G.R. No. 1239. July 28, 1905

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4 Phil. 615

[ G.R. No. 1239. July 28, 1905 ]




On the 20th of September, 1884, Inocencio Aragon and his wife, Felipa Cabrera, sold on condition of redemption to one Eleuterio Joaquin a frame house with a galvanizediron, together with the lot upon which it stood, in Calle San Koque, district of Malate, for the sum of 600 pesos, repurchase to be made within two years, extendable at the will of the purchaser; the vendors to continue to occupy the house as tenants for the term of two years from the said date, the rent to be at the rate of 60 pesos per annum, payable every six months in advance, and the vend¬ors to pay costs and any other expenses which might be incurred in case of litigation.

The two years expired, the vendors failed to redeem the property, and they were twice directed to vacate the premises.

On the 16th of November, 1893 Inocencio Aragon instituted proceedings to compel the heirs of the deceased purchaser to consent to the repurchase of the house and lot sold by him on condition of redemption, as aforesaid.

The case having been tried in accordance with the old Spanish procedure, the court found that the plaintiffvendor had no right to repurchase the property because he had failed to repay to the purchaser the price agreed upon within the time stipulated, and that the latter had acquired an irrevocable title to the property; and dismissed the complaint filed by the vendor, Inocencio Aragon. Judgment was accordingly entered April 28, 1894. Aragon appealed from the said judgment, but on account of his nonappearance his appeal was dismissed by the appellate court June 14, 1894.

Notwithstanding the aforesaid judgment, Aragon continued in possession, and refused to vacate the premises, and on September 10, 1896, counsel for the guardian of Angela Maria Rosario Joaquin, the minor child of the deceased, Eleuterio Joaquin, brought this action of illegal detainer against the said Aragon and his wife, for the purpose of compelling the latter to vacate the property sold by them to the deceased Eleuterio Joaquin on condition of redemption within two years from September 20, 1884.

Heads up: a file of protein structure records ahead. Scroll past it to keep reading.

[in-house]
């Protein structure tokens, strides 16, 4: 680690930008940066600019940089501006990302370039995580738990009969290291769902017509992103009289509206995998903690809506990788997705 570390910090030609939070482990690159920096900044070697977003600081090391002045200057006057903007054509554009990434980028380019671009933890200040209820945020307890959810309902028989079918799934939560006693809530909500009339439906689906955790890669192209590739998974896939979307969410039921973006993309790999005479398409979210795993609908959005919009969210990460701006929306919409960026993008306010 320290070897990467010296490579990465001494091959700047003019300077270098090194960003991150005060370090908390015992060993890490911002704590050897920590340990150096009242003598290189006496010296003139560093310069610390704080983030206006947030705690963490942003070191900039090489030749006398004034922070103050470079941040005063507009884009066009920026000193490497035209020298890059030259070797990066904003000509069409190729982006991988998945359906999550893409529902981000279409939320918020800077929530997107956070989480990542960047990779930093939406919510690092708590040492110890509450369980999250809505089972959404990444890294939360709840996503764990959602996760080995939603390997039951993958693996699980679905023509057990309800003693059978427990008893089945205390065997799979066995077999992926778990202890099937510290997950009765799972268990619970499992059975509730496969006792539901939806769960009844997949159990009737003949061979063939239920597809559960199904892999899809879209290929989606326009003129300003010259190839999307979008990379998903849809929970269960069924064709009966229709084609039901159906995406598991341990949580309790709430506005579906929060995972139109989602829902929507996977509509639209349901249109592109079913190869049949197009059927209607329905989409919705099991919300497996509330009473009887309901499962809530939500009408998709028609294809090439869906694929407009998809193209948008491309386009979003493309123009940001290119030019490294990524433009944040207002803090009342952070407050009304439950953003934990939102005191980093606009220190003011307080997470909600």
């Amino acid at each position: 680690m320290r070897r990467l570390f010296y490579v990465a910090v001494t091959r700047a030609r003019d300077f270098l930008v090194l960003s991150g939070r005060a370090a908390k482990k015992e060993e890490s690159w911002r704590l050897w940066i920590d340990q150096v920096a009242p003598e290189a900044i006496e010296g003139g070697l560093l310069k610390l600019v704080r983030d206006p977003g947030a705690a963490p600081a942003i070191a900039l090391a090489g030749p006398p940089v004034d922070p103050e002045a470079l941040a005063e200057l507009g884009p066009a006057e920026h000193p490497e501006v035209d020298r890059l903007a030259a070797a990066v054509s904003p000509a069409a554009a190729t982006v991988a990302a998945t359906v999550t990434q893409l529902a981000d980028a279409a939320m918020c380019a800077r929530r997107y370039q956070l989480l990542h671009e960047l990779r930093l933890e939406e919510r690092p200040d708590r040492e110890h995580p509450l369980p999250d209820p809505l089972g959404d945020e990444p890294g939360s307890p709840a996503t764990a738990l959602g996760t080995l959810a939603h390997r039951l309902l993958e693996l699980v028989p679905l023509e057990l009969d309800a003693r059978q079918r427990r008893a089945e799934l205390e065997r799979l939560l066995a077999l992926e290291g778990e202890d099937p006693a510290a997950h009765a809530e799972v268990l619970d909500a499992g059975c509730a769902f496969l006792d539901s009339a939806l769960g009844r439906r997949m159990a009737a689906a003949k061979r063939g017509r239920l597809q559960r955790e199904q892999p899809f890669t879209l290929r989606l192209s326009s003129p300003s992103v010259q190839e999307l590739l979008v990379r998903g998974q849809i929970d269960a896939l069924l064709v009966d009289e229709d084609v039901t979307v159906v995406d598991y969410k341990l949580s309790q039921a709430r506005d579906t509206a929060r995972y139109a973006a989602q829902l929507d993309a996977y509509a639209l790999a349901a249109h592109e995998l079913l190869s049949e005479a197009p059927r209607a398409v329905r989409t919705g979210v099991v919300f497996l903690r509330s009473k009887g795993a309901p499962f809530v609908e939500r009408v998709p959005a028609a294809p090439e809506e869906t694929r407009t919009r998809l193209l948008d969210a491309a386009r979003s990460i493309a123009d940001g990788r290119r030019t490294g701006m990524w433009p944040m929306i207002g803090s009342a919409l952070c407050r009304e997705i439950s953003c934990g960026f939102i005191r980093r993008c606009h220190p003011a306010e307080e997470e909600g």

During the course of the proceedings and in accordance with the old Code of Civil Procedure, the guardian, Pedro Casimiro, was succeeded in his trust by Teodoro Patricio, the parties having subsequently stipulated that the case
be tried in accordance with the provisions of the new Code of Civil Procedure now in force.

An answer to the complaint having been filed and the various motions presented by the parties having been decided, the court, in view of the allegations contained in the pleadings and the evidence introduced during the trial, entered judgment on the 21st of October, 1902, declaring that the defendant, Inocencio Aragon, had no right to occupy the house in question; that he was wrongfully in possession, and directed him to vacate the premises and pay the costs of proceedings.

Counsel for defendant not having appealed from the said order in due time, he having excepted thereto November 14, execution was issued at the request of the plaintiff, who was given possession of the property December 6, 1902. Attorney Martinez Llano&, on behalf of the heirs of the deceased, Inocencio Aragon, asked the court on the 24th of the same month and year to allow him to file a bill of exceptions, to which petition counsel for plaintiffs objected.

The question whether an action for ejectment lies in this case depends upon whether the defendant still had a right to repurchase the house and lot sold by him to Eleuterio Joaquin September 20, 1884.

The right to repurchase exists where the vendor has reserved to himself the right to redeem the property sold by him upon the repayment of the price paid by the purchaser within the time stipulated in the contract, and the payment of such legal expenses as may have been incurred. (Arts. 1507, 1508, and 1518 of the Civil Code.)

It is absolutely essential that the purchase price be repaid within the time stipulated before the property can be redeemed. Article 1509 of the Civil Code provides that “if the vendor does not comply with the provisions of article 1518 by repaying the purchase price and reimbursing the purchaser for any expenses which may have been incurred, the purchaser shall acquire an irrevocable title to the property.”

Inocencio Aragon and his wife failed to repay the purchase price within the two years stipulated in the contract, and for this reason Eleuterio Joaquin or his heirs acquired an irrevocable title to the house and lot sold to them.
Under these circumstances in the action instituted by Aragon to compel the heirs of the purchaser, Eleuterio Joaquin, to consent to the repurchase of the property, judgment was entered April 28, 1894, dismissing the case as to some of the heirs, on the ground that the vendor had no right to repurchase the said house and lot, the ownership of which was vested in the original purchaser irrevocably.